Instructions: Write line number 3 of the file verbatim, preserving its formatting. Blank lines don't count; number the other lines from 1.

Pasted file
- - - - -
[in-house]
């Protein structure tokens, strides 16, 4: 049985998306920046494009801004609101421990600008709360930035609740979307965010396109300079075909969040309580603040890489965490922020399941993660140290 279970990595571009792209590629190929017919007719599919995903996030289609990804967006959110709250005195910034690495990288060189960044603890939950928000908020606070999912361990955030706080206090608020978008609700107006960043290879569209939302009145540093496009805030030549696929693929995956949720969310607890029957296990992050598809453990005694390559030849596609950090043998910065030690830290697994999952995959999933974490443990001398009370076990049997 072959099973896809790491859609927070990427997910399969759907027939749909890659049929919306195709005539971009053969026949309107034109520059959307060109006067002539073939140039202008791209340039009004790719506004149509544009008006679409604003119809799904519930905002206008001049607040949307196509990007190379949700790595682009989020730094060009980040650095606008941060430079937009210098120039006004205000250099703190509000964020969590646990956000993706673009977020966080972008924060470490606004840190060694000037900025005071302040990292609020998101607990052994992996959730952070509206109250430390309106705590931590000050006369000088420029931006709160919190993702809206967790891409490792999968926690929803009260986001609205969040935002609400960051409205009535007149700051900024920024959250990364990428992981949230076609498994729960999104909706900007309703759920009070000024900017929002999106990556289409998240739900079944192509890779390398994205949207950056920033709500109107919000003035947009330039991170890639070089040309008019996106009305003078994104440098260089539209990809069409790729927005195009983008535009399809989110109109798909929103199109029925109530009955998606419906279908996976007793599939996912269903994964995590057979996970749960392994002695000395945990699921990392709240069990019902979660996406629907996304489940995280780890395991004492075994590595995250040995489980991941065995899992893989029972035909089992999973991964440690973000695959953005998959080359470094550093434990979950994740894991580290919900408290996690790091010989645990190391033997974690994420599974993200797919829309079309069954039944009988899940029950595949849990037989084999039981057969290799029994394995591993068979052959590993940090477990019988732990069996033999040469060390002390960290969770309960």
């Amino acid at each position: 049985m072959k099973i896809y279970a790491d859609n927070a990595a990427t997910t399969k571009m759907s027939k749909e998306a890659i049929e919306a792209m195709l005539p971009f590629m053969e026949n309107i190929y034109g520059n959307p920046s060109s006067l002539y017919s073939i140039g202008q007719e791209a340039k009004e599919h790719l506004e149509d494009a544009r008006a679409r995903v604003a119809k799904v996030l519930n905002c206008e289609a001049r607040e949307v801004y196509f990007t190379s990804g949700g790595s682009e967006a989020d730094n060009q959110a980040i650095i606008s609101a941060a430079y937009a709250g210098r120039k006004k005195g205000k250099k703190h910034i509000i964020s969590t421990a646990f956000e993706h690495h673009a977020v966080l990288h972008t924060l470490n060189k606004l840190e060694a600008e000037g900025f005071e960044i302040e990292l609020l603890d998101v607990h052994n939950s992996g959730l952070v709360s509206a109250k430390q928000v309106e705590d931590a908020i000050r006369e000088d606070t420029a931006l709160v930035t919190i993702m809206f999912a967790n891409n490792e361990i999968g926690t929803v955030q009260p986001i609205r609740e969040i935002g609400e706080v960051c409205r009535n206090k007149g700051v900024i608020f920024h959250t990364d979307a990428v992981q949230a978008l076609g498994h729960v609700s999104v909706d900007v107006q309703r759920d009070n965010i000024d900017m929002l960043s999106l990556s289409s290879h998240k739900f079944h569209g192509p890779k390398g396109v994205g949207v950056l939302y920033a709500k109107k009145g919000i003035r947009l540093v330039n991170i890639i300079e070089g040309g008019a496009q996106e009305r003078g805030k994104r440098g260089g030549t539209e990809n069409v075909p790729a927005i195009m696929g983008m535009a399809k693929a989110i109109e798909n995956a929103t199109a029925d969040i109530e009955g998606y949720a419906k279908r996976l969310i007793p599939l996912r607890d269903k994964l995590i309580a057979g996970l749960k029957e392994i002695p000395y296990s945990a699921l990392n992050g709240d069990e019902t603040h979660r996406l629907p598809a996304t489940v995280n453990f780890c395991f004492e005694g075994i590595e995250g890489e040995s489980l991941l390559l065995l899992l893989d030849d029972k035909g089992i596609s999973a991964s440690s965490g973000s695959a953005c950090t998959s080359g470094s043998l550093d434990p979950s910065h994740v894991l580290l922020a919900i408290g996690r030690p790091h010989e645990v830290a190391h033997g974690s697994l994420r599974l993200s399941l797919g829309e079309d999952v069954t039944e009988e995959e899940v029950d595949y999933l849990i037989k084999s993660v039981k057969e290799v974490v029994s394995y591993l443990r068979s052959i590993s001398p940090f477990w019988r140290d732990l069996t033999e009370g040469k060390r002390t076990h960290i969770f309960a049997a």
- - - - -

């Amino acid at each position: 049985m072959k099973i896809y279970a790491d859609n927070a990595a990427t997910t399969k571009m759907s027939k749909e998306a890659i049929e919306a792209m195709l005539p971009f590629m053969e026949n309107i190929y034109g520059n959307p920046s060109s006067l002539y017919s073939i140039g202008q007719e791209a340039k009004e599919h790719l506004e149509d494009a544009r008006a679409r995903v604003a119809k799904v996030l519930n905002c206008e289609a001049r607040e949307v801004y196509f990007t190379s990804g949700g790595s682009e967006a989020d730094n060009q959110a980040i650095i606008s609101a941060a430079y937009a709250g210098r120039k006004k005195g205000k250099k703190h910034i509000i964020s969590t421990a646990f956000e993706h690495h673009a977020v966080l990288h972008t924060l470490n060189k606004l840190e060694a600008e000037g900025f005071e960044i302040e990292l609020l603890d998101v607990h052994n939950s992996g959730l952070v709360s509206a109250k430390q928000v309106e705590d931590a908020i000050r006369e000088d606070t420029a931006l709160v930035t919190i993702m809206f999912a967790n891409n490792e361990i999968g926690t929803v955030q009260p986001i609205r609740e969040i935002g609400e706080v960051c409205r009535n206090k007149g700051v900024i608020f920024h959250t990364d979307a990428v992981q949230a978008l076609g498994h729960v609700s999104v909706d900007v107006q309703r759920d009070n965010i000024d900017m929002l960043s999106l990556s289409s290879h998240k739900f079944h569209g192509p890779k390398g396109v994205g949207v950056l939302y920033a709500k109107k009145g919000i003035r947009l540093v330039n991170i890639i300079e070089g040309g008019a496009q996106e009305r003078g805030k994104r440098g260089g030549t539209e990809n069409v075909p790729a927005i195009m696929g983008m535009a399809k693929a989110i109109e798909n995956a929103t199109a029925d969040i109530e009955g998606y949720a419906k279908r996976l969310i007793p599939l996912r607890d269903k994964l995590i309580a057979g996970l749960k029957e392994i002695p000395y296990s945990a699921l990392n992050g709240d069990e019902t603040h979660r996406l629907p598809a996304t489940v995280n453990f780890c395991f004492e005694g075994i590595e995250g890489e040995s489980l991941l390559l065995l899992l893989d030849d029972k035909g089992i596609s999973a991964s440690s965490g973000s695959a953005c950090t998959s080359g470094s043998l550093d434990p979950s910065h994740v894991l580290l922020a919900i408290g996690r030690p790091h010989e645990v830290a190391h033997g974690s697994l994420r599974l993200s399941l797919g829309e079309d999952v069954t039944e009988e995959e899940v029950d595949y999933l849990i037989k084999s993660v039981k057969e290799v974490v029994s394995y591993l443990r068979s052959i590993s001398p940090f477990w019988r140290d732990l069996t033999e009370g040469k060390r002390t076990h960290i969770f309960a049997a």